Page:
Baby Changing Surfaces– Don’t leave your baby on any baby changing table or surface unattended, and most preferably, do not change your baby on any elevated surface.

Bouncing Cradles and Other Baby Equipment-Do not put cradles or other “bouncy” equipment on elevated surfaces. Cradles and bouncy equipment should also have 5 legs to avoid tipping.

Window Restrictions– This is a baby proofing tip where a baby might be able to crawl over to, and, in turn, fall out of, a window. Windows should have “restrictors” that do not allow windows to open more than 2.5’’.  However, they should also still be able to be opened fully very quickly in the event of an emergency.  We will give you some baby proofing advice on minimizing this exposure.

Doors– This is a simple thing, but just keep all doors closed not only to minimize the areas your little ones can go, but more importantly, to avoid having them open a door that leads to stairs. To add an additional safety precaution, use child proof covers on door handles that make it very difficult for a child to open the door.

Chairs/Other “Climbing” Objects– Another baby proofing tip is to keep chairs and other furniture away from windows, balconies and stairs-it’s an attractive invite for an infant just learning to crawl around.

General Tripping Hazards– All floor surfaces should be clear and free from any objects that present a trip and fall hazard. Pocketbooks and purses especially come to mind because they could also contain medications posing a poison hazard, and possibly necklaces and beads that pose a choking hazard.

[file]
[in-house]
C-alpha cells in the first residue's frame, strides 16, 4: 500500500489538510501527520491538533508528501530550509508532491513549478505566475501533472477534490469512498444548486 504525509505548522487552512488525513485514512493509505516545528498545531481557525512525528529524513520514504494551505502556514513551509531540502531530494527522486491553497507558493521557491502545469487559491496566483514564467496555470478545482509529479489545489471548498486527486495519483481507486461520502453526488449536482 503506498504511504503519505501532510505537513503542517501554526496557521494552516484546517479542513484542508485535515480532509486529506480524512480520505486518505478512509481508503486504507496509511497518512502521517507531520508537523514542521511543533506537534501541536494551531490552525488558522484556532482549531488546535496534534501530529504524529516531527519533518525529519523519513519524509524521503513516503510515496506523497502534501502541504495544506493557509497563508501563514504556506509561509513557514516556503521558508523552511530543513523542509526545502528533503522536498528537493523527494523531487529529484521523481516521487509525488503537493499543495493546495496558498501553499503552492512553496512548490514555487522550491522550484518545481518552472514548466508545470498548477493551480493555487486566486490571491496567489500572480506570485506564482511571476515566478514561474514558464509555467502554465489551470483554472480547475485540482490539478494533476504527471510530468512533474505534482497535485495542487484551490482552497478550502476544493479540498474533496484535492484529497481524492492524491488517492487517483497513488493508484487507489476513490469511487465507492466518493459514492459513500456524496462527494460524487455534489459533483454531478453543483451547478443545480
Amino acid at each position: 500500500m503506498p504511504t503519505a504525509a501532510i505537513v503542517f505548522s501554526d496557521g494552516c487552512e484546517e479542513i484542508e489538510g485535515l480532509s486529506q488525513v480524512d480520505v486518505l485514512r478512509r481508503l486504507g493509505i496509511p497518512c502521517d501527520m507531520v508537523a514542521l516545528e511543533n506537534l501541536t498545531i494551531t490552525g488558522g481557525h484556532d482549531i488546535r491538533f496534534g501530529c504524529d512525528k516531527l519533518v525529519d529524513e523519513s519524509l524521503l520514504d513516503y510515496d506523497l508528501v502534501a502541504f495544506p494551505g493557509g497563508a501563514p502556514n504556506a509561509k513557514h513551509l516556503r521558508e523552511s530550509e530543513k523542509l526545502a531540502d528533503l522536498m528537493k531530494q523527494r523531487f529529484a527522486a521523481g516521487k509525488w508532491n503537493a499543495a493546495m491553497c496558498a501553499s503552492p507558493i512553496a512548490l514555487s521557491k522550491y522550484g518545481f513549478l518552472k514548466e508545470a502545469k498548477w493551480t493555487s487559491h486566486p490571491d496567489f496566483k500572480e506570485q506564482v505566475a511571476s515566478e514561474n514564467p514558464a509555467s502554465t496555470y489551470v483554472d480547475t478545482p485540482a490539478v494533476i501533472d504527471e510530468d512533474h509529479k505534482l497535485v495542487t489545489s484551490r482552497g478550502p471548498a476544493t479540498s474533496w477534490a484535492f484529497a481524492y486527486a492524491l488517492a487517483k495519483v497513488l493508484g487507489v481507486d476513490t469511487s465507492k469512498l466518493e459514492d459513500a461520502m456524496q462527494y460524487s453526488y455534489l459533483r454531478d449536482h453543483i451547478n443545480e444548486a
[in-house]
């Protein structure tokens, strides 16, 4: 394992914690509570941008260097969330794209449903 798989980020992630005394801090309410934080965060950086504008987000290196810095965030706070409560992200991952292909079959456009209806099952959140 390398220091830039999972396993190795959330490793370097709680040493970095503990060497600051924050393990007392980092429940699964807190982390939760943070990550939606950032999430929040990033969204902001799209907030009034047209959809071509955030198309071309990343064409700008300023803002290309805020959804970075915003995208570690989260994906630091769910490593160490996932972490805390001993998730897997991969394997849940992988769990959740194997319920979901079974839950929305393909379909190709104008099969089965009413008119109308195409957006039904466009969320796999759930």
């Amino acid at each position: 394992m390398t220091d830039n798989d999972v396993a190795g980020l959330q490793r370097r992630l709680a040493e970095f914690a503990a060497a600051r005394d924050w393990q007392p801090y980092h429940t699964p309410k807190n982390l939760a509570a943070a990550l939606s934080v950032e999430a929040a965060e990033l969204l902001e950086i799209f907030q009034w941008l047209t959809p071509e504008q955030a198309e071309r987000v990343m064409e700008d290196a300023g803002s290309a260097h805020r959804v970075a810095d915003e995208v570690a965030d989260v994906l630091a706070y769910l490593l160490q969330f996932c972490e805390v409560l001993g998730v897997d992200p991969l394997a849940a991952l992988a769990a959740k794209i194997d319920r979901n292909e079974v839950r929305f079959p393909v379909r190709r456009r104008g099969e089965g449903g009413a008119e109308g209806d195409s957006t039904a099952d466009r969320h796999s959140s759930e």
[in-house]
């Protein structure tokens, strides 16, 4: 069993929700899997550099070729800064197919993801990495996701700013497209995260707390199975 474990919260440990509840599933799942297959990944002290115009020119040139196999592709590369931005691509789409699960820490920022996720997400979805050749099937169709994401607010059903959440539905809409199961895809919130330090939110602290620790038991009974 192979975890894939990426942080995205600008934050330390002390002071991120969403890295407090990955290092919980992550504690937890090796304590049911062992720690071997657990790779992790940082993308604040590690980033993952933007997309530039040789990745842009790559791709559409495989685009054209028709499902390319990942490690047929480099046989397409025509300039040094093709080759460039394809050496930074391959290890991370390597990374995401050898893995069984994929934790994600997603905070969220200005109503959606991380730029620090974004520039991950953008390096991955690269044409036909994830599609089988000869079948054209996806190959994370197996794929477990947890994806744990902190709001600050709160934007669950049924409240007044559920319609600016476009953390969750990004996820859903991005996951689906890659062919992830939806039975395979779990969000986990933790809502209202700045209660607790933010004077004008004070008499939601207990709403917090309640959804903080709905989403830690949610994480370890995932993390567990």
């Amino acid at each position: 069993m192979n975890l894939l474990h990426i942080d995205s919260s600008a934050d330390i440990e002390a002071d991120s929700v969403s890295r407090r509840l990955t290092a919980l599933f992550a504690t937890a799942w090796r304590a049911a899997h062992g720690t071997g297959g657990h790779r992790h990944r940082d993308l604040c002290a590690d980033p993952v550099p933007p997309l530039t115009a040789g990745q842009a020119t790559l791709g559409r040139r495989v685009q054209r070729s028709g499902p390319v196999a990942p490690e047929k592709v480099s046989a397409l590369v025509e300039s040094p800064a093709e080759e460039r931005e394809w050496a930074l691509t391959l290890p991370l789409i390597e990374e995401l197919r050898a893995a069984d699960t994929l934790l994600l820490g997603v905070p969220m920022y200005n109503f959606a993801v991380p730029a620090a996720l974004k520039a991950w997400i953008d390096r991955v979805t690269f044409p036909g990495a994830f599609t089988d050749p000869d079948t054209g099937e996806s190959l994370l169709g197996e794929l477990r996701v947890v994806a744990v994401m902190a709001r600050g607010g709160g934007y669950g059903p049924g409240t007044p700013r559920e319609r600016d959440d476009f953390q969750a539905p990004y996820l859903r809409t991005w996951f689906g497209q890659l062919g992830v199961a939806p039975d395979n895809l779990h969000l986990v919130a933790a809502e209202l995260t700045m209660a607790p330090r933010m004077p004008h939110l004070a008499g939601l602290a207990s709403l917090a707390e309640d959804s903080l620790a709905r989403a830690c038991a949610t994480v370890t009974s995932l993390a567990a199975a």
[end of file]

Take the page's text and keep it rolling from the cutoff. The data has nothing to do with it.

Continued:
“Crawl Through” Hazards– Make sure that your baby cannot fit through, or get lodged in between, stair railings. We have some baby proofing information to minimize this exposure.

Baby Proofing Tips to Avoid “Striking Against/Caught Between” Accidents and Injuries

Tipping Hazards– This would be a “caught between” hazard. A baby proofing technique is to make sure that all wall units, flat screen TVs, and other furniture is secured to abutting walls to prevent a tipping hazard.  We have some practical baby proofing tips in the next section.

Door Hinges– While it may not be practical to do this on all doors, perhaps you can select the more commonly used doors to install door hinge guards. This baby proofing technique helps avoid exposing your child to hinge “pinch points.”

Sharp Edges– This baby proofing tip for parents is pretty all-encompassing. Coffee tables, kitchen tables, fireplace hearths, kitchen counters all present potential hazards to your baby as they begin to crawl around.  There are several baby safety accessories that can cover these sharp, protruding surfaces with guards or soft, protective coverings.  We will provide you with more information on these baby proofing techniques.

Stair Railings– We mentioned this in the prior section as a fall hazard, but it is also a potential “caught between” hazard. We have some baby proofing ideas for you in the next section.

baby proofing tips infographic

Baby Proofing Tips to Avoid House Fire Accidents and Injuries

Smoke Alarms– Install smoke alarms on every floor.

Testing– Test the smoke alarm monthly; it’s pretty simple to just press the test button and worth the time. Be careful, though, please!  Don’t use a flimsy chair to use to stand on to reach the test button!  I speak from experience.